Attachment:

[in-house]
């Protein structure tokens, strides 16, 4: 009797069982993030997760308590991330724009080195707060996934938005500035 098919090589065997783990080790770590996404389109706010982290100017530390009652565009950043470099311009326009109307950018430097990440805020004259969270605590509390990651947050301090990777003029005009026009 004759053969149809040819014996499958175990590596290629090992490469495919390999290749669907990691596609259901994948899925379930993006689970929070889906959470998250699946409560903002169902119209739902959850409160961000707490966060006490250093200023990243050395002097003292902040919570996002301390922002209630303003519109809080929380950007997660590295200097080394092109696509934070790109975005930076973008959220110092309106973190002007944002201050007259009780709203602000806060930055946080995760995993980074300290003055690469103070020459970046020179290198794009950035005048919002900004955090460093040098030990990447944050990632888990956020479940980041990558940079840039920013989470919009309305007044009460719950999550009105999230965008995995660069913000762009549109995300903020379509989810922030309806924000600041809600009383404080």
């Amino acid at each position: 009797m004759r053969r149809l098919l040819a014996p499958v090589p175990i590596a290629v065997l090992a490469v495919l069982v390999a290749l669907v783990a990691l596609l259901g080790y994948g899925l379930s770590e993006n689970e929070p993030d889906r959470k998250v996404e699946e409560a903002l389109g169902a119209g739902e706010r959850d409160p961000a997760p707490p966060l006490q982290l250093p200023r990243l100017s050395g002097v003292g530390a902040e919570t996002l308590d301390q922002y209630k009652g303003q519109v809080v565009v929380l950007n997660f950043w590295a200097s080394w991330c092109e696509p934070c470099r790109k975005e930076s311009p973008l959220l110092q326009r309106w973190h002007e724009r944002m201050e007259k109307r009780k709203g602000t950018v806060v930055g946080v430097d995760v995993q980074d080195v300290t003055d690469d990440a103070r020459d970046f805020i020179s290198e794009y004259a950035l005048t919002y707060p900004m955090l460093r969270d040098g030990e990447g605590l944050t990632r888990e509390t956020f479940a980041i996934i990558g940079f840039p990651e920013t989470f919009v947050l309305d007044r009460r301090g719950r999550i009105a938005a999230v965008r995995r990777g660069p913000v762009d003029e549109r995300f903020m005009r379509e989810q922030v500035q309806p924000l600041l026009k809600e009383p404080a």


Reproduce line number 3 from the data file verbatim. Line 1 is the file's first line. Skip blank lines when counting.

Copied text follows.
């Amino acid at each position: 009797m004759r053969r149809l098919l040819a014996p499958v090589p175990i590596a290629v065997l090992a490469v495919l069982v390999a290749l669907v783990a990691l596609l259901g080790y994948g899925l379930s770590e993006n689970e929070p993030d889906r959470k998250v996404e699946e409560a903002l389109g169902a119209g739902e706010r959850d409160p961000a997760p707490p966060l006490q982290l250093p200023r990243l100017s050395g002097v003292g530390a902040e919570t996002l308590d301390q922002y209630k009652g303003q519109v809080v565009v929380l950007n997660f950043w590295a200097s080394w991330c092109e696509p934070c470099r790109k975005e930076s311009p973008l959220l110092q326009r309106w973190h002007e724009r944002m201050e007259k109307r009780k709203g602000t950018v806060v930055g946080v430097d995760v995993q980074d080195v300290t003055d690469d990440a103070r020459d970046f805020i020179s290198e794009y004259a950035l005048t919002y707060p900004m955090l460093r969270d040098g030990e990447g605590l944050t990632r888990e509390t956020f479940a980041i996934i990558g940079f840039p990651e920013t989470f919009v947050l309305d007044r009460r301090g719950r999550i009105a938005a999230v965008r995995r990777g660069p913000v762009d003029e549109r995300f903020m005009r379509e989810q922030v500035q309806p924000l600041l026009k809600e009383p404080a």